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HOW THEATER WITHIN A TRANSFORMATIVE ORGANIZING FRAMEWORK CULTIVATES INDIVIDUAL AND COLLECTIVE EMPOWERMENT AMONG LGBTQQ YOUTH

Authors


  • The present study was funded by the University of Michigan Arts of Citizenship, and the larger project was supported by the Arcus Foundation, Liberty Hill Foundation, and Mukti Fund.

  • We thank the Gayrilla performers and Riot Youth participants, Danny Brown, Callie McKee, Amy McLoughlin, Lori Roddy, robbie routenberg, Michael Sullivan, S. Jonah Thompson, and the Neutral Zone.

Abstract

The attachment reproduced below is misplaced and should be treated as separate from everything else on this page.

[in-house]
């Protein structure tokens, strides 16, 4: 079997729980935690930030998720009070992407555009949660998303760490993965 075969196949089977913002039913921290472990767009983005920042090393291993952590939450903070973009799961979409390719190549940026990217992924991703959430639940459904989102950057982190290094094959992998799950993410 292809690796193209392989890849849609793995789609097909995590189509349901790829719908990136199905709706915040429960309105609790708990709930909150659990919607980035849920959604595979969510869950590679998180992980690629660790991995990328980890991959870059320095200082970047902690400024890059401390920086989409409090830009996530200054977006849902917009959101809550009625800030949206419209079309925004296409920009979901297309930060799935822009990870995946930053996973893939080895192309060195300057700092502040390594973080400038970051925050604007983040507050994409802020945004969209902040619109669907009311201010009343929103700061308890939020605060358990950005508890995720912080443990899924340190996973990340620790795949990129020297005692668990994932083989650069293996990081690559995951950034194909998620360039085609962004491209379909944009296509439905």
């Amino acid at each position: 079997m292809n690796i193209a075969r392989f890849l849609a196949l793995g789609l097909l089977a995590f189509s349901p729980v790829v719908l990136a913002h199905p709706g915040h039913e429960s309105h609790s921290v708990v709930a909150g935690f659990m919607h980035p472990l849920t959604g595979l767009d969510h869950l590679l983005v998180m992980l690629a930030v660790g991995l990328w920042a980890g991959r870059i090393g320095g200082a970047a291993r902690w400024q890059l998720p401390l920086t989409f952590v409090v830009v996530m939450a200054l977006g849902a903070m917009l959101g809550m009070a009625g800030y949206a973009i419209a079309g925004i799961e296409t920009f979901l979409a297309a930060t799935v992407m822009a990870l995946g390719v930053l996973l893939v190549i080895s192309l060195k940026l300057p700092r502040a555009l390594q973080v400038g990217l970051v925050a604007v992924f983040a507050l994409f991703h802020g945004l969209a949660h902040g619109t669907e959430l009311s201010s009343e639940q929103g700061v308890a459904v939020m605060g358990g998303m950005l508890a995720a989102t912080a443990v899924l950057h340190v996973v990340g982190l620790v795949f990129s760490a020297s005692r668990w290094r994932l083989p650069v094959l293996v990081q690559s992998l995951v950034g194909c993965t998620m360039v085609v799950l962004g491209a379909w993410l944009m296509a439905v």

Lesbian, gay, bisexual, transgender, queer, and questioning (LGBTQQ) youth experience oppression in their schools and communities, which creates barriers to their healthy development. Emerging research documents strategies to support LGBTQQ youth, but little is known about developing LGBTQQ youth empowerment. This study extracts qualitative data (key informant interviews, n = 8, and a focus group, n = 8) from a larger case study of an LGBTQQ youth organization that uses theater within a transformative organizing model to make their schools safer and more inclusive. Findings suggest that theater–both theater games used within the group and scripted performances for adult stakeholders–uniquely contributed to developing individual and collective empowerment through an iterative process of building community, cultivating critical consciousness, and providing opportunities to effect change. Encouraging creative expression alongside developing LGBTQQ youth's capacity to create change can contribute to the positive development of LGBTQQ youth.

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